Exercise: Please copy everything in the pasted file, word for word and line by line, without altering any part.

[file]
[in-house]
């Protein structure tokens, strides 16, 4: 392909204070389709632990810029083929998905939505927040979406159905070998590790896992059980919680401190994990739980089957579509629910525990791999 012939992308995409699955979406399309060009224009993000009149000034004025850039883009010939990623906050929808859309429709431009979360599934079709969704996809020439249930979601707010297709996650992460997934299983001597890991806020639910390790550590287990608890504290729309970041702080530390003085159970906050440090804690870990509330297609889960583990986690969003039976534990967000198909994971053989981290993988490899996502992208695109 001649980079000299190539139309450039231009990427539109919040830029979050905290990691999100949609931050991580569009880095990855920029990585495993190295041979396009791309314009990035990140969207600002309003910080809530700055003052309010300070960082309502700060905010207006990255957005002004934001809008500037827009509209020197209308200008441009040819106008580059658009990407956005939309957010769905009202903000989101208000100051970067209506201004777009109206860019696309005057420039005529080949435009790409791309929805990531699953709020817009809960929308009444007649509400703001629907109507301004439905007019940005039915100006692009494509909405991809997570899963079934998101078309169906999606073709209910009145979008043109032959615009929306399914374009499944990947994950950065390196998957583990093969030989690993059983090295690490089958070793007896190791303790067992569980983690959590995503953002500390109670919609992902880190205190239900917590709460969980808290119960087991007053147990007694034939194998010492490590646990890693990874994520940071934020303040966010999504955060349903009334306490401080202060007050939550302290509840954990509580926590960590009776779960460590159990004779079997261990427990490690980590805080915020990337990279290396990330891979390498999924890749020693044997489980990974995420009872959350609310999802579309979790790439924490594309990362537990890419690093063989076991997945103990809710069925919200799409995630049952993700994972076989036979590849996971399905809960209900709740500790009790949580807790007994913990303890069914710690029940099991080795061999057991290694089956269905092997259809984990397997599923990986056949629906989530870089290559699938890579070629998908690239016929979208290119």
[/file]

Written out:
[in-house]
């Protein structure tokens, strides 16, 4: 392909204070389709632990810029083929998905939505927040979406159905070998590790896992059980919680401190994990739980089957579509629910525990791999 012939992308995409699955979406399309060009224009993000009149000034004025850039883009010939990623906050929808859309429709431009979360599934079709969704996809020439249930979601707010297709996650992460997934299983001597890991806020639910390790550590287990608890504290729309970041702080530390003085159970906050440090804690870990509330297609889960583990986690969003039976534990967000198909994971053989981290993988490899996502992208695109 001649980079000299190539139309450039231009990427539109919040830029979050905290990691999100949609931050991580569009880095990855920029990585495993190295041979396009791309314009990035990140969207600002309003910080809530700055003052309010300070960082309502700060905010207006990255957005002004934001809008500037827009509209020197209308200008441009040819106008580059658009990407956005939309957010769905009202903000989101208000100051970067209506201004777009109206860019696309005057420039005529080949435009790409791309929805990531699953709020817009809960929308009444007649509400703001629907109507301004439905007019940005039915100006692009494509909405991809997570899963079934998101078309169906999606073709209910009145979008043109032959615009929306399914374009499944990947994950950065390196998957583990093969030989690993059983090295690490089958070793007896190791303790067992569980983690959590995503953002500390109670919609992902880190205190239900917590709460969980808290119960087991007053147990007694034939194998010492490590646990890693990874994520940071934020303040966010999504955060349903009334306490401080202060007050939550302290509840954990509580926590960590009776779960460590159990004779079997261990427990490690980590805080915020990337990279290396990330891979390498999924890749020693044997489980990974995420009872959350609310999802579309979790790439924490594309990362537990890419690093063989076991997945103990809710069925919200799409995630049952993700994972076989036979590849996971399905809960209900709740500790009790949580807790007994913990303890069914710690029940099991080795061999057991290694089956269905092997259809984990397997599923990986056949629906989530870089290559699938890579070629998908690239016929979208290119």